Of course another possibility was that they also wanted the Gold. In which case he could only expect praise and reward if the gold was going to the public good, which was, by the nature of the substance, a bit of a stretch. More likely, they’d want to pocket it for themselves and get rid of him.

Perhaps they wanted him because he’d been their man inside the SS for all these years and it was time to get their spy out and bring him home. Even on an honest, straightforward level, the idea sounded horrendous. He had no desire to go to Russia, even as a hero of the Soviet People. But he knew it was doubtful they would ever do that.

But there was always the possibility they’d figured out he wasn’t a Soviet hero at all, but someone who’d been playing both sides and giving his best work to the British. If that was the case, it wouldn’t be a quick shot in the back of the neck. No, Franzi would have real hell to pay!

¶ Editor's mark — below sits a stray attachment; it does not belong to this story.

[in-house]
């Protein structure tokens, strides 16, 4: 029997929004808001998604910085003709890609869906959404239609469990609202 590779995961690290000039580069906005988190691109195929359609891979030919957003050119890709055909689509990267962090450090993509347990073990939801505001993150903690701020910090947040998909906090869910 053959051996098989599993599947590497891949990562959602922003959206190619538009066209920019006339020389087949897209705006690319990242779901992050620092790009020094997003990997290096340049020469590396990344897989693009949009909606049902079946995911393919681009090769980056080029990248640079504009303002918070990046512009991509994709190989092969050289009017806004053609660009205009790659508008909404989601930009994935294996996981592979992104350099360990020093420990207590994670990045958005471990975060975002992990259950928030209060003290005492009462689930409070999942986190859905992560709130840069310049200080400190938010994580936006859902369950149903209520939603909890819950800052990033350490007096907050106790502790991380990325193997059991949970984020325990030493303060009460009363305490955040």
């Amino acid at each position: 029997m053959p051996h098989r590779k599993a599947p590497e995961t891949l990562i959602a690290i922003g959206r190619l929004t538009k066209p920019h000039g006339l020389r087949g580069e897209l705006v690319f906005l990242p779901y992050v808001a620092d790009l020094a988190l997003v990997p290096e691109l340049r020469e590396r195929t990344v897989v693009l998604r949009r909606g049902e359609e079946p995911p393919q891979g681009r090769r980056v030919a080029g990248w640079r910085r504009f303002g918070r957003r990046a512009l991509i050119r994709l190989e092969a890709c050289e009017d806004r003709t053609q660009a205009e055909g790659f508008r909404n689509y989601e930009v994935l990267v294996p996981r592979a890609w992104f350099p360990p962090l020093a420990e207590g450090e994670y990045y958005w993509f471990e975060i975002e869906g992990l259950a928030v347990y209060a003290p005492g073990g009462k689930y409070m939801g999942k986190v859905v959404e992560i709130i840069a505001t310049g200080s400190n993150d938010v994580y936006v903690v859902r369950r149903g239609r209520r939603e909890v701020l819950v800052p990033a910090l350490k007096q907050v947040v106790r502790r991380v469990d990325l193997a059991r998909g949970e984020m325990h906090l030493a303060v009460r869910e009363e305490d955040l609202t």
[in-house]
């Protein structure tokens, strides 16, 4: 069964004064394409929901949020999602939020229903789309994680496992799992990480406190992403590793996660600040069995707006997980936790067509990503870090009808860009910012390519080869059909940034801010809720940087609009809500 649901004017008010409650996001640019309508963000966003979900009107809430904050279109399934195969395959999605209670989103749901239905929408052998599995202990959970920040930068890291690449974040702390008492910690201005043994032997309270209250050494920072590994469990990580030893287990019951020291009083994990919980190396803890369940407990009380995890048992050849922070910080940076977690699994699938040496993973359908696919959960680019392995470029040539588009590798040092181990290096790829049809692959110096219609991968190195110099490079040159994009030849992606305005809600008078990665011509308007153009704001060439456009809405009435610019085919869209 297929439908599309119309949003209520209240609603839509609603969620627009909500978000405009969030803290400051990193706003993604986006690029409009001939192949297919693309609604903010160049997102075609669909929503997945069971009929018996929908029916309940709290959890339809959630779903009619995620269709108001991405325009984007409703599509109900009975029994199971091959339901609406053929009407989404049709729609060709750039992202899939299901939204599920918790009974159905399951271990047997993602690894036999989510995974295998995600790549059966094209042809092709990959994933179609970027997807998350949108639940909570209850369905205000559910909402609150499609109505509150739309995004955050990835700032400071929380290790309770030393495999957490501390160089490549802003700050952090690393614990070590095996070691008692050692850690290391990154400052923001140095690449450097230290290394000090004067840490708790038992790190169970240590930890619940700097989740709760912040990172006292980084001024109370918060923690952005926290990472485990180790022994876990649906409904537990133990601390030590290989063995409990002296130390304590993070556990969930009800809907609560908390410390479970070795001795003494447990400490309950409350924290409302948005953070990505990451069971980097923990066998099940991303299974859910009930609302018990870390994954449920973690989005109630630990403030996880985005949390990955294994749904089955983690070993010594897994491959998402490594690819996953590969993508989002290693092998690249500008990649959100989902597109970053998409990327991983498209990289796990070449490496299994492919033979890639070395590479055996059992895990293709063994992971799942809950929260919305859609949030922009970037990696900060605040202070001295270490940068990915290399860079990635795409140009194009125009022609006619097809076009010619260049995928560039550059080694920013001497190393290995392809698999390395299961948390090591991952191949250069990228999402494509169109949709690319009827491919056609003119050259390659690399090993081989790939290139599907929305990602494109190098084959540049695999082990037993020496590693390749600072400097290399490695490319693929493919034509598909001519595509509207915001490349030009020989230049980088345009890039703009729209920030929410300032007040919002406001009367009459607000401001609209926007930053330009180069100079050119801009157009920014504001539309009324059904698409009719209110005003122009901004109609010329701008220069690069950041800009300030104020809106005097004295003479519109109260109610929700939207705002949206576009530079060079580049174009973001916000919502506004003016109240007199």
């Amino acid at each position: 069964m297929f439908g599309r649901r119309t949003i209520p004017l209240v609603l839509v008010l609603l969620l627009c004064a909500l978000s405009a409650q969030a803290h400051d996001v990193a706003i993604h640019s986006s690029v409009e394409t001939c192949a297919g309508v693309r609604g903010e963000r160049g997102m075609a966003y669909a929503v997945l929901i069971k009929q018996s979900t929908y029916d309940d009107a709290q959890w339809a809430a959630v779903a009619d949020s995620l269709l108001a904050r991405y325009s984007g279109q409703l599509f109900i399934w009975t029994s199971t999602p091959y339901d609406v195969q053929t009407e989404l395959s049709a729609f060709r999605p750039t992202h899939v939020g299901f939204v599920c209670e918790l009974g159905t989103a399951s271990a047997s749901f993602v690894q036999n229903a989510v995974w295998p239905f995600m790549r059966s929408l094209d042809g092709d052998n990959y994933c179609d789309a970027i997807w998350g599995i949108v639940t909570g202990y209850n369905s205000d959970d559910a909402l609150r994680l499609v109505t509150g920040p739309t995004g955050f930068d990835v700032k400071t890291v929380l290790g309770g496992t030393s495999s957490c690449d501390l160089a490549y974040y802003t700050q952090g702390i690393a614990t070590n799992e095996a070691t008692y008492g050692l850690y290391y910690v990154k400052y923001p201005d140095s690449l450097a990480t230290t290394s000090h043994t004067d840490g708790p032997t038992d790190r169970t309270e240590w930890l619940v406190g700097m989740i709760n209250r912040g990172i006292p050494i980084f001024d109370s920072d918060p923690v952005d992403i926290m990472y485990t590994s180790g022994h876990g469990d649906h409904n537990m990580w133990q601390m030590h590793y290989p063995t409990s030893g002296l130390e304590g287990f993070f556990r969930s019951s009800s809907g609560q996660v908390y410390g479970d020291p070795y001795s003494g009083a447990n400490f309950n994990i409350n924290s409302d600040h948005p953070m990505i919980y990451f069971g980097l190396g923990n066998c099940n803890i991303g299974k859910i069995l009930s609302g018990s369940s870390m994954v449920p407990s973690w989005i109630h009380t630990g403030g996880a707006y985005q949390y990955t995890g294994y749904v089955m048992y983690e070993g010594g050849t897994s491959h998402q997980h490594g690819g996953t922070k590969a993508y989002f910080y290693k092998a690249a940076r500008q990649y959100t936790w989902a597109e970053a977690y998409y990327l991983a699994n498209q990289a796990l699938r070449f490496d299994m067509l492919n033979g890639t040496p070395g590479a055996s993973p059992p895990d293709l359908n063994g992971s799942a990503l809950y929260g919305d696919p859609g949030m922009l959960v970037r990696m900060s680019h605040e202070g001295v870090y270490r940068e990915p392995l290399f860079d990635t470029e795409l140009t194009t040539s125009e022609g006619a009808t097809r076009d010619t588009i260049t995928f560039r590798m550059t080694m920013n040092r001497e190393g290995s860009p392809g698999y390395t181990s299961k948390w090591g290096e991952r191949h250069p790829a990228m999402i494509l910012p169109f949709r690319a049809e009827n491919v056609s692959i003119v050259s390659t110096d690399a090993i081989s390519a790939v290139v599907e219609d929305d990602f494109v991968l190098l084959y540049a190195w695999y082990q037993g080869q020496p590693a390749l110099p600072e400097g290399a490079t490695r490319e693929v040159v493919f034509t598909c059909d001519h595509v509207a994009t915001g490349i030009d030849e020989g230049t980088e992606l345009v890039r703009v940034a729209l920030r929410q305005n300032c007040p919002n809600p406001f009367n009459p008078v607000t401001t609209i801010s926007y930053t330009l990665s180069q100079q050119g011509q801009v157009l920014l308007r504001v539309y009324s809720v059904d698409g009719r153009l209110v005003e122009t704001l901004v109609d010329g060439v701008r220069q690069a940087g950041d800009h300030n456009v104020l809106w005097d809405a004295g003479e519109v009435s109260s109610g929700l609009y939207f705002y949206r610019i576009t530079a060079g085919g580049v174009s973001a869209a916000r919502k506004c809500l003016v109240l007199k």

Could they have figured that out? Ever since he’d learned from Schellenberg that the Russians had their own people at the top of British Intelligence, he knew it was a very real possibility. All it would take was someone figuring out where Manni had been getting his information from and passing it on to the Russians, who’d promptly connect the dots.

The creaking grew louder and louder, Fraulein Potthast began moaning and making little mewing squeals of joy and then she started screaming full out. She’s faking it, Franzi thought to himself. He’s putting it to her with that pathetic asparagus sprout of his, thinking he’s King Kong reincarnated. Franzi saw Macher and Grothmann exchange a less-than-bemused glance.

Then suddenly it wasn’t the girl who was screaming but Himmler! He shrieked out in excruciating agony, infinitely worse than he had during any of his previous attacks. Kiermaier bolted up from his chair and ran over to the bedroom to investigate. If that bitch has tried something, Franzi could hear him thinking. Had she bitten him someplace? Goddammit, I’ll kill her! 

(A slightly different version of this chapter appears in Germania, Simon & Schuster, 2008, now also available on Kindle here).